Picture: Christian G.E.Schiller and Joel Waite,the winemaker and owner of CAVU Cellars in Walla Walla in Washington State.
I had the pleasure of meeting Joel Waite in Washington DC, the winemaker and owner of CAVU Cellars in Walla Walla in Washington State.
The Wines of Washington State
About half a century ago, there was basically no wine industry in Washington State. And if wine was made, it was not with the noble European vinifera grapes. But the American wine boom that had its origin in California moved to the north, first to Oregon and then it also reached Washington State.
Picture: Wine Map of Washington State
In 1980, four years after Californian wines had out shined the French wines at the famous tasting in Paris, there were about 20 wineries in Washington State that were producing high-quality wines with European vinifera grapes. Today, there are more that 650 wineries. Valued at about $3 billion annually, Washington's wine industry ranks second behind California, which, however, has more than 10-times the acreage and four-times the number of wineries. Few Washington wineries are widely recognized by average consumers outside the region. More than half of the wine produced in Washington comes from wineries owned by Chateau Ste. Michelle.
In the beginning, white wines were dominating. As recently as 10 years ago, 70 percent of the grapes planted were white grapes, with Chardonnay the No. 1 grape. But encouraged by the success of Oregon with its Pinot Noirs, the balance between white and red wine has shifted towards red; red wines now account for almost half of the wine production.
In general, if California’s wines are rich and powerful, Washington State’s wines are more crisp and delicate, reflecting its location much more up in the North. They remind me a lot of the wines I know from Germany. Although a relatively young wine industry, Washington State is now the nation's second largest wine producer and is ranked among the world's top wine regions.
In recent years, Walla Walla has converted itself from an obscure agricultural backwater into one of the hottest wine growing regions in the US. I have not yet been there, but I plan to visit Walla Walla later this year. Joel said: “Walla Walla is great. I immediately fell in love with it when I was there the first time. It has one of the prettiest main streets in the Northwest with magnificent Queen Anne, neoclassical and Craftsman-style homes. It has a laid-back, small town feel, which I like very much. Our winery is situated right in the town of Walla Walla, close to the airport.”
CAVU Cellars is a relatively new, family owned and operated boutique winery in Walla Walla. CAVU Cellars is owned and run by winemaker Joel Waite, with the help of his parents Jim and Karen Waite. Annual production is about 1100 cases of mainly red wines. CAVU Cellars does not own any vineyards and buys all grapes.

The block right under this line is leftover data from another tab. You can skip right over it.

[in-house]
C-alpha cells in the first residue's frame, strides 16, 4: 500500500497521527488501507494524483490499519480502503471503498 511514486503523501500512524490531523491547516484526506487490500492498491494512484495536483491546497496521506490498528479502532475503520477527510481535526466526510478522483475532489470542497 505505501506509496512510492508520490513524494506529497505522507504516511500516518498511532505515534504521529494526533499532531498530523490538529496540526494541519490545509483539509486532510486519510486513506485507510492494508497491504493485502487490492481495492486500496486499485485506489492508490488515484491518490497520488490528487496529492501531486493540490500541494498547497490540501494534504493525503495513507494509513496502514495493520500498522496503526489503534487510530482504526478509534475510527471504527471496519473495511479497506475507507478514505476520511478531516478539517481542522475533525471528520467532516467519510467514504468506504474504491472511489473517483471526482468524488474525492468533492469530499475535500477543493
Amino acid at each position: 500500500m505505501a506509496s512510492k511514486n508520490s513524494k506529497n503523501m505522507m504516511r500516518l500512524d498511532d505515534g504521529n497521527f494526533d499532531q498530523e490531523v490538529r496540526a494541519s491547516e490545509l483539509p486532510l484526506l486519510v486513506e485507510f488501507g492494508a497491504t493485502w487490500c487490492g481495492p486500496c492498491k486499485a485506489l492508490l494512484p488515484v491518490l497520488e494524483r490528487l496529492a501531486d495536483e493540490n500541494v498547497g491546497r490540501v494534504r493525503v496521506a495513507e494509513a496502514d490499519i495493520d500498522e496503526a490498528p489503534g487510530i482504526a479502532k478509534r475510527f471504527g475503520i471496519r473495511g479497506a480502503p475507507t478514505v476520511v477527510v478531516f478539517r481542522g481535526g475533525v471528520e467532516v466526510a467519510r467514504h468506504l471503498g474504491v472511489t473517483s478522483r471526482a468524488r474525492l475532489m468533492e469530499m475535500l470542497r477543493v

Jim and Karen Waite grew up in Alaska, where Joel was born. But Joel spent the first part of his live moving around in the world as his father Jim became an army pilot, before settling with his parents in the Washington DC area. There, Joel started his career in the wine and beverage industry, initially as a waiter and barkeeper and later in the retail end of wines at some of best fine dining establishments in Washington D.C., including many years as a private chef and caterer. After a trip to Seattle, Joel visited his relatives in Walla Walla. He fell in love with Walla Walla and signed up for a winemaker program at the Center for Enology and Viticulture in Walla Wall. After he had learned the art and craftsmanship of making fine wines, he was hired as assistant winemaker at Maryhill Winery, about 2-1/2 hours from Walla Walla. In 2008, Joel moved back to Walla Walla and established CAVU Cellars with his parents, who in the meantime, after Jim’s retirement, had sold their Virginia house and also moved to Walla Walla.
With a location of CAVU Cellars at the Walla Walla Airport, and Jim being a former army pilot, the idea of an aviation theme seemed a natural. CAVU is an old aviation weather acronym that means ‘Ceiling and Visibility Unlimited’. Pilots always like seeing that acronym on their weather forecast as it means a good flying day.
The CAVU Cellars Portfolio
Jim took me through his current portfolio.
Picture: The CAVU Wines Joel Waite brought to Washington DC
2008 Cabernet Sauvignon
Cases Produced: 201 $35. This bold, aromatic wine, from Les Collines Vineyard in the Walla Walla Valley, has a concentrated spectrum of flavors that provide beautiful balance and structure. It has a silky mouth feel and long finish.
2008 Sauvignon Blanc
Cases Produced: 266 $20. Crafted from grapes grown at Lonesome Spring Vineyard, this wine has undergone tank and barrel fermentation yielding a clean and crisp acidity with an array of citrus and passion fruit notes. The mouthfeel is well-balanced with a hint of vanilla.
2006 Horizon Red
Cases Produced: 290 $26. A 93% Cabernet Sauvignon and 7% Petite Verdot blend, this wine has a soft tannic structure showcasing the intense aromatics and flavors of these Walla Walla Valley grape varietals.
Cases Produced: 340 $30. This bold Italian varietal comes from Alder Ridge Vineyard in the Horse Heaven Hills AVA. It's upfront cherry aromatics are met with bold and spicy flavors. Sure to be a favorite for those looking for a fun food wine.
Picture: Christian G.E.Schiller, Joel Waite and Mariam Raz Razavi from Wines by Raz
Cases Produced: 259 $30. A 100 percent Malbec from Verhey Vineyard in the Columbia Valley, selected from two sites in the vineyard. Each block was fermented with different yeast strains and barrel aged prior to blending. Aromatics of blueberries, passion fruit and orange peel are a prelude to blackberry, cherry, and all-spice components.
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